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I love my digital life  

and technobiophilia has made it even better

I love my digital life and I don't want to give it up. I’m not interested in a digital detox, an e-sabbatical, or locking my kit in a safe for days at a time like writer Evgeny Morozov. I don't care who sees my online profile and I don't believe technology is frying my brain or destroying my social relationships. I've been online pretty much every day since 1994 and I have no intention of logging off. However, after eight years of researching Technobiophilia: nature and cyberspace I've realised that my digital life is not always compatible with the needs of my body. It’s time to ask myself some hard questions about what I could be doing to make the time I spend online more integrated, healthy, and mindful.

This is something I hadn't understood in 2004 when I gleefully described my hyper-connected existence in Hello World: travels in virtuality. I had been deeply inspired by the words of Grateful Dead lyricist and internet advocate John Perry Barlow, who wrote of cyberspace in 1996 ‘Ours is a world that is both everywhere and nowhere, but it is not where bodies live’. In the 1990s I was so immersed in that world that sometimes I lost touch with whatever it is we call ‘reality’. I certainly forgot about my own body. It got to the stage where I could easily obtain a status report on my computer, but had only a vague idea of what was going on with my own meaty operating system. Vital signs flagging? Muscles in need of a stretch? Immune system faltering? I was blissfully unaware.

I googled the internet every day but seldom searched inside my own body.

Sociologist Nathan Jurgenson believes that the digital and physical are irrevocably enmeshed, and that what we do while connected is inseparable from what we do when disconnected. Well, maybe. But lately I've begun to face the truth: I have opted for the digital and ignored the physical too many times. Those sedentary hours hunched over the keyboard probably contributed to the fact that in recent years I've developed both Type 2 diabetes and osteoarthritis. Soon, knee replacement surgery will make me just a little bit cyborg but not in a very cool way. Of course, I could have contracted those diseases anyway but in my heart of hearts I'm sure that some of it must be down to spending too many hours in the place where bodies do not live.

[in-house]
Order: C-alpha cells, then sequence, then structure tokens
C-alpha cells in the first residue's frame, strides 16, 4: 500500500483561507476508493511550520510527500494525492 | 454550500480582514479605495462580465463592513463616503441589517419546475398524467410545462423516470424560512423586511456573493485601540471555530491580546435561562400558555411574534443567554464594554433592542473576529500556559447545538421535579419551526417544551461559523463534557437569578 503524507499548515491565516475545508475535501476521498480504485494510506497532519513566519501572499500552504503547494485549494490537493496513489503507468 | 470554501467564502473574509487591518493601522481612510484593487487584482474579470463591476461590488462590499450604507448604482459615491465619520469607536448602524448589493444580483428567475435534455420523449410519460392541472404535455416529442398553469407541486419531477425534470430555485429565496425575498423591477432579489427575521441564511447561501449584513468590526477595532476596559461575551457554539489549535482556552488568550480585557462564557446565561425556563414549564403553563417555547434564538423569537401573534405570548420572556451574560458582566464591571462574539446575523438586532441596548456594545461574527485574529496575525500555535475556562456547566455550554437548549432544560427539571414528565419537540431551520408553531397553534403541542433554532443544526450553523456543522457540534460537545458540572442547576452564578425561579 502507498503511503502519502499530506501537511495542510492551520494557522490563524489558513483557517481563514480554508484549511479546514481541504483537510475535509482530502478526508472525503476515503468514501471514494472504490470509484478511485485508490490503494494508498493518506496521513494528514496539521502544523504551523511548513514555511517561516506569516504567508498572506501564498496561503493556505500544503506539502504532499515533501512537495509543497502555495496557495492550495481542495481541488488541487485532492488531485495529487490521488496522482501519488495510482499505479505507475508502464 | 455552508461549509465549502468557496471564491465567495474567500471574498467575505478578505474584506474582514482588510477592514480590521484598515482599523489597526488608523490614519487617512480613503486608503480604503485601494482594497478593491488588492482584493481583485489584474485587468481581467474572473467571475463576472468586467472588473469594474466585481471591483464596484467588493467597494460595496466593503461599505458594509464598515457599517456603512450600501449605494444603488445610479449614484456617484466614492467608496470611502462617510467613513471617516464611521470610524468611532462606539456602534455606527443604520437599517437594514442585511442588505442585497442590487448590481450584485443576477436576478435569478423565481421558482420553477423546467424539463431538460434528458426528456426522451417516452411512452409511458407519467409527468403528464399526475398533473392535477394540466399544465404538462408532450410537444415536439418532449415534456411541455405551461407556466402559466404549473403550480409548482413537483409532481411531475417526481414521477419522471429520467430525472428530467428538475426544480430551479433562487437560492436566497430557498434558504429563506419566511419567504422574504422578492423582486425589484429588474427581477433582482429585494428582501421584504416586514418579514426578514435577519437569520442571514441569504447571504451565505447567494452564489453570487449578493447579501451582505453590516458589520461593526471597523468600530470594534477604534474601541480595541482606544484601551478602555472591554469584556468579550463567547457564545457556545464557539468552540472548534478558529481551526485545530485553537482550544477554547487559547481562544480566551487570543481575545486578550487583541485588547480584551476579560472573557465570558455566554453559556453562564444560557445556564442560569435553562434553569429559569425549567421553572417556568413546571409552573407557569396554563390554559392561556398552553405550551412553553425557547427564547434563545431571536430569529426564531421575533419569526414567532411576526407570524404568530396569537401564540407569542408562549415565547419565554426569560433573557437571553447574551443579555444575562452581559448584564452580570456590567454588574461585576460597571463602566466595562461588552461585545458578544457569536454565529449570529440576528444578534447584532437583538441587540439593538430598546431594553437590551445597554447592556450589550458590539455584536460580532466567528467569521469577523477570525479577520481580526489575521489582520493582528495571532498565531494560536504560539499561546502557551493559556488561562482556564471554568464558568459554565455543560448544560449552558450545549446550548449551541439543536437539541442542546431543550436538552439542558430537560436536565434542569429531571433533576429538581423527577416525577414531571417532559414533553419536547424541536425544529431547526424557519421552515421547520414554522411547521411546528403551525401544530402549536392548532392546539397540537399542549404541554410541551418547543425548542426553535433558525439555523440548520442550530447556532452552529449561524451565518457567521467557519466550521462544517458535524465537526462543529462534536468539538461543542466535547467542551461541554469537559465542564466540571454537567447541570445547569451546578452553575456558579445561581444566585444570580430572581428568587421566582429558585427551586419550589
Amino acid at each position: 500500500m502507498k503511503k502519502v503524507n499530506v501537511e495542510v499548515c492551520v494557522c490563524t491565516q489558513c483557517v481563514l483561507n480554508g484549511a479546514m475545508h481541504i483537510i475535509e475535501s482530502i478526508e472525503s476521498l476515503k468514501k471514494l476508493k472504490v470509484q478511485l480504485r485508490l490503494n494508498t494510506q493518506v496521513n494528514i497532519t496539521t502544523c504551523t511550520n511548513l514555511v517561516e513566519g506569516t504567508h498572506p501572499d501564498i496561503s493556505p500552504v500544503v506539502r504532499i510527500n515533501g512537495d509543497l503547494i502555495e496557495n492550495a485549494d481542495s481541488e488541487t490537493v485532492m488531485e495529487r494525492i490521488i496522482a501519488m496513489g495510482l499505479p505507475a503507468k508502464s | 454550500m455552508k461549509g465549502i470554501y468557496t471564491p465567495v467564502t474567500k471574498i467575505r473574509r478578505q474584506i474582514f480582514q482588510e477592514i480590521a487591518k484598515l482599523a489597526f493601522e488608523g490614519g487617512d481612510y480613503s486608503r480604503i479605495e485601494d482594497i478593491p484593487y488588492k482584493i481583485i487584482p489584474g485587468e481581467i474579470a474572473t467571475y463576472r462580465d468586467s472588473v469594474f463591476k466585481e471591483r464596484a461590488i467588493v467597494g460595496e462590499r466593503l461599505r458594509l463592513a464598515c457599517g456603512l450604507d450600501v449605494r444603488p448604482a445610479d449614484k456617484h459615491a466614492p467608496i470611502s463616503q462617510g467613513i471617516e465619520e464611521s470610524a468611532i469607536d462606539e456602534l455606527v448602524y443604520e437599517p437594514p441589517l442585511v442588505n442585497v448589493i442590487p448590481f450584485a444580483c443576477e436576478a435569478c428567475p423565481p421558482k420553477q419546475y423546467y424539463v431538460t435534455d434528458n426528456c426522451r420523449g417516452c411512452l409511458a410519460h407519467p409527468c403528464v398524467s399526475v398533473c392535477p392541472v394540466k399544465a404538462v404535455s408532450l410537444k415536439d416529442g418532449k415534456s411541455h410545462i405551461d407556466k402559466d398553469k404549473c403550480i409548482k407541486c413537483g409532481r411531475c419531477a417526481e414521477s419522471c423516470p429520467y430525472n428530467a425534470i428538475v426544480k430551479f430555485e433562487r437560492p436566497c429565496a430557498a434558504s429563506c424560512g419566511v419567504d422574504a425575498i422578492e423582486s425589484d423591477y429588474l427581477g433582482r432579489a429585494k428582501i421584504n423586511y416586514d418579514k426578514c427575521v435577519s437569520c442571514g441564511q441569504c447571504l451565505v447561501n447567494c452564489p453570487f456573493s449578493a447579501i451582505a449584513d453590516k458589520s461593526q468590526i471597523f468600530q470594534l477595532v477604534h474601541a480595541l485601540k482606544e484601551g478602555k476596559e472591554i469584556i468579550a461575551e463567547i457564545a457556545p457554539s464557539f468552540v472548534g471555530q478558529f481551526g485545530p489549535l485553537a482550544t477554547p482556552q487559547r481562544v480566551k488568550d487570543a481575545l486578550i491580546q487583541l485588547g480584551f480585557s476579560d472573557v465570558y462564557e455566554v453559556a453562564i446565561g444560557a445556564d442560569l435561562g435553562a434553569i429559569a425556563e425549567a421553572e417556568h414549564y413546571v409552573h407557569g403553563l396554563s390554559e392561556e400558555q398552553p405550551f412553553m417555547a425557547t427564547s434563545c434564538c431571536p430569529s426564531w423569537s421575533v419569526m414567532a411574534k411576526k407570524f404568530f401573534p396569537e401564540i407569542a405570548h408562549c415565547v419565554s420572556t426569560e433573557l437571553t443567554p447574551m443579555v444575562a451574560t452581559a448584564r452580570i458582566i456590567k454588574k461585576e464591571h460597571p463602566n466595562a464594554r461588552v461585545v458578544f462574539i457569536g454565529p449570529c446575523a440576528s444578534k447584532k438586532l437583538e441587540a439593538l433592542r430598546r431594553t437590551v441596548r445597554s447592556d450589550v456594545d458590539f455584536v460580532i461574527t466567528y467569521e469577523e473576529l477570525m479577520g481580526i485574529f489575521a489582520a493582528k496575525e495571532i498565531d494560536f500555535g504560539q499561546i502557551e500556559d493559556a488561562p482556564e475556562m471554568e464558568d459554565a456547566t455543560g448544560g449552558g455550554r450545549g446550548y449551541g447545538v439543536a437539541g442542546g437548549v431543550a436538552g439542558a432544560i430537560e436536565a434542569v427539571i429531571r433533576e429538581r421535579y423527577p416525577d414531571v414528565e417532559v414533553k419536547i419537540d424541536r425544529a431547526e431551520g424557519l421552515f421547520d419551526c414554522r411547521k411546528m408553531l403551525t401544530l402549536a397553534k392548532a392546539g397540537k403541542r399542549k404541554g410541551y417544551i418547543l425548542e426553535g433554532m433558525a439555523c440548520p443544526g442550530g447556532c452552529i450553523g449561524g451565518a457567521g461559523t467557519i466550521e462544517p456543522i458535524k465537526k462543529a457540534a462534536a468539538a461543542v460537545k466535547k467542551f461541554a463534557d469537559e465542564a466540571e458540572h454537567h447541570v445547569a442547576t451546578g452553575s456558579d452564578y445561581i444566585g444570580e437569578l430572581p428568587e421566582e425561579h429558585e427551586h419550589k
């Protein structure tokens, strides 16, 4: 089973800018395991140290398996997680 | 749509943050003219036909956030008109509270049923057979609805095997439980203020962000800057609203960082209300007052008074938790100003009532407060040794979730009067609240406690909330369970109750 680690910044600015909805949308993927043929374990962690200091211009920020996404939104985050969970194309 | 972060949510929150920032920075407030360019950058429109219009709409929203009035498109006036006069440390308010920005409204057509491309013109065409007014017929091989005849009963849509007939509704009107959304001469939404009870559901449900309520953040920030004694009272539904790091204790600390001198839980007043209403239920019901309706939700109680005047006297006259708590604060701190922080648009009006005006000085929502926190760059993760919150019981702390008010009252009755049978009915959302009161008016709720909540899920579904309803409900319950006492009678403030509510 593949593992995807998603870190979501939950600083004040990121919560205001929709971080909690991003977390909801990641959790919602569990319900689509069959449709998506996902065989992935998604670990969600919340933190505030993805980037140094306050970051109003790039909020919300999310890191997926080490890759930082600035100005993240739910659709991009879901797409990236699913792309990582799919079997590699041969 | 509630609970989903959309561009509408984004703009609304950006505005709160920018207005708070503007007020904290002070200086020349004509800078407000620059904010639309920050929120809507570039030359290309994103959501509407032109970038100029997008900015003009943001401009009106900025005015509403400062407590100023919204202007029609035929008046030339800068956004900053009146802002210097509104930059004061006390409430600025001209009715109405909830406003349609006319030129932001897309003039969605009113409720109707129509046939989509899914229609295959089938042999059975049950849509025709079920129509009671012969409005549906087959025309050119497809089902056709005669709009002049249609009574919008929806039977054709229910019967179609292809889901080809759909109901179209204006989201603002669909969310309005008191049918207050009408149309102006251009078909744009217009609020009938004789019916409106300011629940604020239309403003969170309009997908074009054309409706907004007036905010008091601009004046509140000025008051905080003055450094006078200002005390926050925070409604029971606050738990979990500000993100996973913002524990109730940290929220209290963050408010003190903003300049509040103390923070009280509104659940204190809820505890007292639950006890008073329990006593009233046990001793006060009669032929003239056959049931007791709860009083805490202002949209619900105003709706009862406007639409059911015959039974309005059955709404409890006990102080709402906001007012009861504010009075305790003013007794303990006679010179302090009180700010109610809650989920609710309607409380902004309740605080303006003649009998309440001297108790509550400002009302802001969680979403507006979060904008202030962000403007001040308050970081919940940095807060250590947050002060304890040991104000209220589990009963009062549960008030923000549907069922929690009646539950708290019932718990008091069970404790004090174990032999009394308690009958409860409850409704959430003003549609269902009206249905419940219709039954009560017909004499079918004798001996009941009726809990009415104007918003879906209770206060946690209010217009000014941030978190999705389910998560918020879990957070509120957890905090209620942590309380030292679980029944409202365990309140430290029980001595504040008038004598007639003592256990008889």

It’s too late now to avoid those problems, but at last I'm beginning to realise that I must pay attention to my body. How to begin? The research I've been working on for almost a decade may hold at least part of the answer. Since 2004 I've been looking at why internet culture contains so many references to nature. They can be found everywhere online, from metaphors like viruses, worms, clouds, streams, and of course surfing, to the millions of images we post and share. They're in the rainforests and sunsets on our desktops; the waving grass of live wallpaper on our smartphones; the exotic landscapes of Second Life, and even the cabbage fields of Farmville. But what purpose do they serve?